Subdivision (i) of section 361.5 states: “The court shall read into the record the basis for a finding of severe sexual abuse or the infliction of severe physical harm under paragraph (6) of subdivision (b), and shall also specify the factual findings used to determine that the provision of reunification services to the offending parent or guardian would not benefit the child.”
Section 300, subdivision (e) provides for jurisdiction over the minor where: “The child is under the age of five and has suffered severe physical abuse by a parent, or by any person known by the parent, if the parent knew or reasonably should have known that the person was physically abusing the child. For the purposes of this subdivision, ‘severe physical abuse’ means any of the following: any single act of abuse which causes physical trauma of sufficient severity that, if left untreated, would cause permanent physical disfigurement, permanent physical disability, or death; any single act of sexual abuse which causes significant bleeding, deep bruising, or significant external or internal swelling; or more than one act of physical abuse, each of which causes bleeding, deep bruising, significant external or internal swelling, bone fracture, or unconsciousness; or the willful, prolonged failure to provide adequate food. A child may not be removed from the physical custody of his or her parent or guardian on the basis of a finding of severe physical abuse unless the social worker has made an allegation of severe physical abuse pursuant to Section 332.”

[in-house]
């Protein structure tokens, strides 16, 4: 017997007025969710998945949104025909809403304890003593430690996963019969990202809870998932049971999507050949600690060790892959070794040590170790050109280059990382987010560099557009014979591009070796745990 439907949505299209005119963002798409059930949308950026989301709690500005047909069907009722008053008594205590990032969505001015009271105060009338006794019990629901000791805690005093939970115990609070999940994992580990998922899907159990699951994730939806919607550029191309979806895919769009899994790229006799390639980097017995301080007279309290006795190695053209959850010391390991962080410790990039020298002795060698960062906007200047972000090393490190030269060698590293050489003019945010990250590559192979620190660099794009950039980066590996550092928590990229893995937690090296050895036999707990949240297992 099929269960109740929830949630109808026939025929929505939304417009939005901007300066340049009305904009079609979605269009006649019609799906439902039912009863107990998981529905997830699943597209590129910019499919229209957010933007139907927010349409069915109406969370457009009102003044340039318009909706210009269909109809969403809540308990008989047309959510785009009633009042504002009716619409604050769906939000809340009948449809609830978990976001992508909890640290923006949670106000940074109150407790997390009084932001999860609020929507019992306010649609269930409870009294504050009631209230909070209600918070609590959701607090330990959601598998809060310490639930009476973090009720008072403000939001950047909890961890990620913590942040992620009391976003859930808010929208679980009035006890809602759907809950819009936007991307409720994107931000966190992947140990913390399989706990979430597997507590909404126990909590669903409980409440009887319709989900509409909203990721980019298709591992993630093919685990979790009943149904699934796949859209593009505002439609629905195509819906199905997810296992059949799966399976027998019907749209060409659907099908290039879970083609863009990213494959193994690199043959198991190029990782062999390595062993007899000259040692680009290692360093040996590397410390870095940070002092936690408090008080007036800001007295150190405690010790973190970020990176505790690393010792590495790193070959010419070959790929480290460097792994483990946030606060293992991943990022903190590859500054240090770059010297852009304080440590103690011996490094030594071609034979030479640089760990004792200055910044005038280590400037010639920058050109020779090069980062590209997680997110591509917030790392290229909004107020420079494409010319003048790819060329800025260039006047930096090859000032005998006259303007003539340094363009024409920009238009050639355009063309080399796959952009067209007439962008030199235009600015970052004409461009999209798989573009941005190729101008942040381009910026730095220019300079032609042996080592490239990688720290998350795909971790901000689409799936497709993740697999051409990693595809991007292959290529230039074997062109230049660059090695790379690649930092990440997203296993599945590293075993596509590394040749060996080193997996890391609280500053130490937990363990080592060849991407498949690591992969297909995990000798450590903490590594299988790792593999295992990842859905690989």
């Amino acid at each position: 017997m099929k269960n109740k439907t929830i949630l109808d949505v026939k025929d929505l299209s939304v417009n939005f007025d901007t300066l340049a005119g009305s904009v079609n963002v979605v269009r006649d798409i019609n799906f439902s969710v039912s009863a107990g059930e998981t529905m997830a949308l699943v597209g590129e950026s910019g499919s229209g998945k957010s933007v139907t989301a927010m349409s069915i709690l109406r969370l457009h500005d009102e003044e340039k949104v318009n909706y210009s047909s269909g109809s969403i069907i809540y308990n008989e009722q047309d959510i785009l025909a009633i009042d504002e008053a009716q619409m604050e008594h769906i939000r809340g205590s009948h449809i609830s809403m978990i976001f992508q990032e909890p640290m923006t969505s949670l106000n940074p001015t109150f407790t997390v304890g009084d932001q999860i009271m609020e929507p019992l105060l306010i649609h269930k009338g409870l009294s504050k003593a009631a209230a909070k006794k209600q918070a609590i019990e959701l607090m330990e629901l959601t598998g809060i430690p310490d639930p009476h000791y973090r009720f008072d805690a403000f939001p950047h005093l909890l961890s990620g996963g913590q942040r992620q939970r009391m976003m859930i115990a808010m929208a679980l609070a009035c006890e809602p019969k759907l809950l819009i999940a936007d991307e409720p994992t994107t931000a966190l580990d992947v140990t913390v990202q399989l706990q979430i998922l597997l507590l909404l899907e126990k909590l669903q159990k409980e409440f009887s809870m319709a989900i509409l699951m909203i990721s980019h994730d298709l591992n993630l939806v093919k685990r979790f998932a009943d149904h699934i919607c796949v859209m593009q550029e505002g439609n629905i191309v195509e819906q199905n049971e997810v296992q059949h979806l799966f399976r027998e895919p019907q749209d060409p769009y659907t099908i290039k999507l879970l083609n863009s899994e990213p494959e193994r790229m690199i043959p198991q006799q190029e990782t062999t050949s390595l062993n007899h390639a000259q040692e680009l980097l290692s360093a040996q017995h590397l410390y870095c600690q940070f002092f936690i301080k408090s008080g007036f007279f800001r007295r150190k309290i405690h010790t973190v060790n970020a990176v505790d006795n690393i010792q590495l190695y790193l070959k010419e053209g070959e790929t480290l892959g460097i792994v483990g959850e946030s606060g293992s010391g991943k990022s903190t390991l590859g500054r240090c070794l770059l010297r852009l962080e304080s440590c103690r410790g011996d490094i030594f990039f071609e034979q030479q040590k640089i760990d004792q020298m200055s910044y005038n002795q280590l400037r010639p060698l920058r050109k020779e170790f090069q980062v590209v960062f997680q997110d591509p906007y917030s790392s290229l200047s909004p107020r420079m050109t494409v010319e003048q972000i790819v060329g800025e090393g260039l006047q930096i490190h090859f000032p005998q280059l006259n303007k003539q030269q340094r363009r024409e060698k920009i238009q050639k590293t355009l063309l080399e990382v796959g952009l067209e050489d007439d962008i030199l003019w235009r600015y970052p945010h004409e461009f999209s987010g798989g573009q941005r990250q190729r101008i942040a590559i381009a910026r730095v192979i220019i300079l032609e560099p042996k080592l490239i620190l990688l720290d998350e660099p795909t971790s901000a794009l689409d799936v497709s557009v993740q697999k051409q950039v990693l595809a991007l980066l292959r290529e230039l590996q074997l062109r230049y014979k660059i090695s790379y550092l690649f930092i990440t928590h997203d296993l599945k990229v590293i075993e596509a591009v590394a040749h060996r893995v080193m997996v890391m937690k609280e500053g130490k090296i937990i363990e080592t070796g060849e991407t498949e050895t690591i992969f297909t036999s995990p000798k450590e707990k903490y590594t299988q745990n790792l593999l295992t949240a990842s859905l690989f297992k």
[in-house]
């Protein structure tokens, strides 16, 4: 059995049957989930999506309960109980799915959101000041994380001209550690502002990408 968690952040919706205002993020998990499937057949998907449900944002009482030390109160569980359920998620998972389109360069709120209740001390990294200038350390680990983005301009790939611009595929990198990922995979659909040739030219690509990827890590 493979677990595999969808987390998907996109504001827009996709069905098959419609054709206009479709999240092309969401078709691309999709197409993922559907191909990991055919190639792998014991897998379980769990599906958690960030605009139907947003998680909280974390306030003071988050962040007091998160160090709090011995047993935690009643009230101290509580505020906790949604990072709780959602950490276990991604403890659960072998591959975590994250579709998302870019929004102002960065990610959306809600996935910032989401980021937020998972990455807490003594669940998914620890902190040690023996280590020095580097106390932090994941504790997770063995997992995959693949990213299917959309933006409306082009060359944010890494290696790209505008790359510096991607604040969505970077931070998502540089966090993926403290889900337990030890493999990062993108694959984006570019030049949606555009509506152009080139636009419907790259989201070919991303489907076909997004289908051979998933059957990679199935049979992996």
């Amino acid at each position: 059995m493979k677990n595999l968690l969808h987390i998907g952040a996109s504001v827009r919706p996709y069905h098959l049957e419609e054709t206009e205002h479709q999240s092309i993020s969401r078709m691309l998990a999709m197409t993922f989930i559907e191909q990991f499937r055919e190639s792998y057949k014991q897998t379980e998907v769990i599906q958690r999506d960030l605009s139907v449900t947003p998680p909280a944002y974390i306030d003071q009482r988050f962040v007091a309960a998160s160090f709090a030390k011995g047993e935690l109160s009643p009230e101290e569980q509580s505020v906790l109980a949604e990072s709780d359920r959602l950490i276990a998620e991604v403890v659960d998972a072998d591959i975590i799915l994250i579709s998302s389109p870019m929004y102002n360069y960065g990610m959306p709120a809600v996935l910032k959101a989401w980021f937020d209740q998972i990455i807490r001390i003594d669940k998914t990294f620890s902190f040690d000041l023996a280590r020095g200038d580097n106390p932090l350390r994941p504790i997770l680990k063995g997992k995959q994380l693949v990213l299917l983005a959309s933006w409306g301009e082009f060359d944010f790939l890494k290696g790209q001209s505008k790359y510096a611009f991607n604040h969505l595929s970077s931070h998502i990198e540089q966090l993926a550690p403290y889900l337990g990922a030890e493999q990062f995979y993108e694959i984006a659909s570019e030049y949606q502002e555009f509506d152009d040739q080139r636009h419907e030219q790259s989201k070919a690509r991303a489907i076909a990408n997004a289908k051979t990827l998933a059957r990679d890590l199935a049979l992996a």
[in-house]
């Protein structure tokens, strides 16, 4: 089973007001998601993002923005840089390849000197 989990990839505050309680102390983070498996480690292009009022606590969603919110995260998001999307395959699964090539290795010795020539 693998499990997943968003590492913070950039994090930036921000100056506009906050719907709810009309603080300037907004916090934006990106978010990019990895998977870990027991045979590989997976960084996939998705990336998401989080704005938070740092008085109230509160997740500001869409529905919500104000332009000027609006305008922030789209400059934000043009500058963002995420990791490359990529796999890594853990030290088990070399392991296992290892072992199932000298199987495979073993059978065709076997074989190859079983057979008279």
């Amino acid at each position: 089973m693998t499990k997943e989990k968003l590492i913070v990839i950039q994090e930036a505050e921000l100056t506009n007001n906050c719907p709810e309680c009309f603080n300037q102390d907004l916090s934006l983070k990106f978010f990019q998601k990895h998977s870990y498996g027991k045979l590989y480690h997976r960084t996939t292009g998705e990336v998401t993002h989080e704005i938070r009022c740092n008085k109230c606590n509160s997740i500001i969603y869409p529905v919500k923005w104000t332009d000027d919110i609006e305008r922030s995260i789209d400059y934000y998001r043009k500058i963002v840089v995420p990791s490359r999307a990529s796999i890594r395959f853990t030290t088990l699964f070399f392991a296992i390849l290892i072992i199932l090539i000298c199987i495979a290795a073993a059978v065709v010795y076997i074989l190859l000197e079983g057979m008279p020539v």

In this case, the juvenile court found subdivision (b)(5) of section 361.5 applied to appellant as to Katie and that subdivision (b)(6) and (7) of that section applied as to Kenneth. The court noted that, as to Katie, it had established jurisdiction pursuant to section 300, subdivision (e). The court also stated that either appellant or the father of Katie was the abusive parent.
Appellant asserts that the record does not support denial of reunification services based on section 361.5, subdivision (b)(6), as that provision requires identification of the perpetrator and subdivision (i) requires certain factual findings not made by the juvenile court here. Appellant is correct. By its express terms, subdivision (b)(6) applies to the parent who inflicted severe physical harm to the minor. Moreover, section 361.5, subdivision (i) imposes on the juvenile court the duty to state the basis for its findings. Neither of those circumstances is present in this case. Accordingly, denial of services cannot be predicated on subdivision (b)(6). (In re Rebekah R. (1994) 27 Cal.App.4th 1638, 1651-1652, 33 Cal.Rptr.2d 265.)
Section 300, subdivision (e), and subdivision (b)(5) of section 361.5, however, do not require identification of the perpetrator. (In re E.H. (2003) 108 Cal.App.4th 659, 667, 670, 133 Cal.Rptr.2d 740.) Read together, those provisions permit denial of reunification services to either parent on a showing that a parent or someone known by a parent physically abused a minor. (Id. at p. 670, 133 Cal.Rptr.2d 740.) Thus, “conduct” as it is used in section 361.5, subdivision (b)(5) refers to the parent in the household who knew or should have known of the abuse, whether or not that parent was the actual abuser. Here, as we have seen, Katie was the subject of section 361.5, subdivision (b)(5).